Turkish Culinary

Delicious meals of Turkey.

Foods of Turkish People

Turkey is one of only seven countries in the world that can produce enough food to feed its people. This advantage gives the Turks access to fresh, locally grown ingredients that help to create some of the freshest dishes available. Contrary to common belief, Turkish cuisine is generally not spicy (though this varies throughout the seven regions). Seasonings and sauces, although frequently used, are simple and light and do not overpower the food's natural taste. The most popular seasonings include dill, mint, parsley, cinnamon, garlic, cumin, and sumac (lemon-flavored red berries of the sumac tree). Yogurt is often used to complement both meat and vegetables dishes.

Rice, wheat, and vegetables are the foundation for Turkish cuisine. Dolma , rice- and meat-stuffed vegetables, is frequently prepared throughout the country, most often with peppers, grape leaves, or tomatoes. The eggplant is the country's most beloved vegetable, with zucchini a popular second and then beans, artichokes, cabbage, particularly when prepared in olive oil. Pilav (pilaf), Turkish rice, is a common filling for dolma , as well as a common side dish. Various grains are used to make pide (flat bread), simit (sesame rings), and börek , a flaky, layered pastry filled with meat or cheese that is often eaten for breakfast.

Turkish meat usually means lamb, the main ingredient to the country's most popular national dish, kebap (skewered grilled meat). The kebap resembles the familiar shish-kebab (onions, tomatoes, and peppers threaded on a skewer between pieces of meat and grilled) commonly eaten in the United States. Patties of seasoned minced meat called köfte are also popular. Most cattle are raised for their milk rather than for beef, and pork is prohibited in the Islamic religion (which nearly all Turks practice). Poultry and seafood, however, are second in popularity for meat-based meals.

Mealtime Customs

Turks enjoy three meals a day. Kahvalti (kah-vall-tuh), or breakfast, is generally a light meal consisting of fresh tomatoes, beyaz (salty cheese), black olives, bread with jam and honey, and an occasional soft-boiled egg. Freshly baked bread and tea are almost always present. Sucuk (a spicy sausage) and pastirma (seasoned beef) are frequently prepared in the wintertime. Those in a hurry often stop at a street cart or büfe (food stand) to grab a quick börek , a flaky, mince- or cheese-filled pastry or simit , a bread ring topped with sesame seeds. Muslims almost never consume pork products, making bacon absent from most menus.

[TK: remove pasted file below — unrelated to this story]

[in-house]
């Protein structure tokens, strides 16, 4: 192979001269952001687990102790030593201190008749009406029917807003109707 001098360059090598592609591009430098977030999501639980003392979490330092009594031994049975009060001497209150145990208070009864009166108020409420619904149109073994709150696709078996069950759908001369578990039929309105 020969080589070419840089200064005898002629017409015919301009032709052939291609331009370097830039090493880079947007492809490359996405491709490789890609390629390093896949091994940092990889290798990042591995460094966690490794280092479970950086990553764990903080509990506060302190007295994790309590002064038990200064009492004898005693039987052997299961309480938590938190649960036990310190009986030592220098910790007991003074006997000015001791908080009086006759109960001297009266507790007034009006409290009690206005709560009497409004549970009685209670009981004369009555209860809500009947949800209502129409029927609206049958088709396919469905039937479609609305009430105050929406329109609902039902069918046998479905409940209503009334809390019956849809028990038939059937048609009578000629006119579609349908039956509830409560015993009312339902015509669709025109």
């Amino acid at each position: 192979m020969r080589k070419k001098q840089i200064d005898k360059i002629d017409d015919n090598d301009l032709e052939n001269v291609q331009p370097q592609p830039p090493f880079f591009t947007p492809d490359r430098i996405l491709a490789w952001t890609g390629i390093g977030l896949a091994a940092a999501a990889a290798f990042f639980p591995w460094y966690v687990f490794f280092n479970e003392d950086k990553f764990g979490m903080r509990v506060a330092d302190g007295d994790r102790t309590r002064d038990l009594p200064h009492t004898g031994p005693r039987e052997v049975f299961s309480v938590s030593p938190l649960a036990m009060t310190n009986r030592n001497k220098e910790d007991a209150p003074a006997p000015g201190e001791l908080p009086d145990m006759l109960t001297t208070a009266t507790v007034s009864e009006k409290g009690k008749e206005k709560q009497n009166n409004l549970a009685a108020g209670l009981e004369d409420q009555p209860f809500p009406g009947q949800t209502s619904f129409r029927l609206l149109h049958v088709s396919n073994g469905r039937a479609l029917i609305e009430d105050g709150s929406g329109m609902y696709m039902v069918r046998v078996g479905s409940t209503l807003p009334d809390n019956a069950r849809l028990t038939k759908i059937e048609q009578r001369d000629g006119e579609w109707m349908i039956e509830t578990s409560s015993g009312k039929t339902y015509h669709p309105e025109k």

Öyle yemek (oy-leh yem-eck), or lunch, is traditionally a heartier (and warmer) meal than breakfast. Çorbalar, or soups, are served in a variety of ways, most commonly including lentils and various vegetables and meats. Larger lunch items include baked lamb or chicken served with peppers and eggplant, and fresh grilled fish with a side of lemon. Rice and bulgar pilaf dishes are also popular. Lahmacun (lah-mah-jun), Turkish pizza, is popular among children. It consists of a thin crust and a layer of spicy ground lamb and tomato sauce. Tost, a grilled cheese sandwich, will please even the pickiest eater.

Akam yemek (ak-sham yem-eck), or dinner, is the largest meal of the day. Mezeler (or mezze , singular), are "appetizers" served before the main meal. Ironically, most mezeler dishes are large enough to comprise an entire meal by themselves. Salads, soups, pilaf-stuffed fish, and köfte (fried minced meatballs) can leave diners quite full. A meat dish accompanied by starchy vegetables (such as potatoes) typically follows. Seasonal fresh fruits or milky puddings are most often enjoyed for dessert.

Turks, who are extremely hospitable and enjoy company, will welcome even unexpected guests with Turkish coffee. Meals are traditionally served on a large tray, placed on a low table or on the floor. The family and guests sit on cushions on the floor around the prepared foods. To avoid accidentally insulting the host, it is best to not refuse second or third helpings. It is also customary to remove one's shoes at the door and offer a small gift to the host for their generosity.